Twitter messages have been deemed ‘public information’ by The Press Complaints Commisson, and can therefore be republished it has been announced.

The issue was brought to the commission after the Indepdent and Daily Mail both had published tweets from Sarah Baskerville, a manager at the Department of Transport.

Ma Baskerville had reportedly been criticising the government, and labelled the leader of a training course “mental”.

While at work she also tweeted: “struggling with a wine-induced hangover” and “feeling rather tired – would much prefer going home”

Baskerville claimed that the information on her Twitter site only was meant for her 700 followers, and shouldn’t be shared with the public,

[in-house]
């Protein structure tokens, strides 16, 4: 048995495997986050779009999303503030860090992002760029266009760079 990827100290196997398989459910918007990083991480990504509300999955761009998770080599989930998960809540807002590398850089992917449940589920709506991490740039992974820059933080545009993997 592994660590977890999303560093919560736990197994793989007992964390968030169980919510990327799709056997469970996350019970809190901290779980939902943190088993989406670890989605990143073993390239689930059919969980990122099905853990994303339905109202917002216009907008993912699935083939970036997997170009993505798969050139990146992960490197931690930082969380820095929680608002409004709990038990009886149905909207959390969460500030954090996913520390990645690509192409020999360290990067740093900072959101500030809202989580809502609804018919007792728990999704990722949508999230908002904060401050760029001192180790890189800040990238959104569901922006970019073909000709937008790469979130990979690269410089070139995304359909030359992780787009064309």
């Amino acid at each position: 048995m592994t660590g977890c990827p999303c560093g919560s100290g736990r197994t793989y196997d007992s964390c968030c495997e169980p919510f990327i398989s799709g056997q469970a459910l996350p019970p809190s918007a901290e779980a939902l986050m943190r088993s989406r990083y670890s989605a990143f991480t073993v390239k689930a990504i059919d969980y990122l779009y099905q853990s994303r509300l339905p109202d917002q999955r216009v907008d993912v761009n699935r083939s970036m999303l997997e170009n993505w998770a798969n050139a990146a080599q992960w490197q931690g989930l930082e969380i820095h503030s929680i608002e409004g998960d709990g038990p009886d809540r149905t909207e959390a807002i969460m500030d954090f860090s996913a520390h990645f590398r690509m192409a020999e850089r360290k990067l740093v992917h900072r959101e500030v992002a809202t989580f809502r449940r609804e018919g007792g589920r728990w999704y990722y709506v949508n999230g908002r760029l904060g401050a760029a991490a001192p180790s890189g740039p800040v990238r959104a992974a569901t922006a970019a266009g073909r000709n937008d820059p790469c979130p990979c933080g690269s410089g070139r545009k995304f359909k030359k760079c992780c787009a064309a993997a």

The newspapers, however, didn’t agree stating that “the material could be read by anybody; she had not limited her Twitter account to those officially ‘following’ her.”

The PCC investigation came to the conclusion that the information posted by Sarah Baskerville on Twitter was in the public domain, meaning it could be republished and used by newspapers.

But this doesn’t mean that anything posted on social networks is fair game to use.

The PCC stated that it was important that the inclusion of online messages were of public interest and not “misleading or distorted”.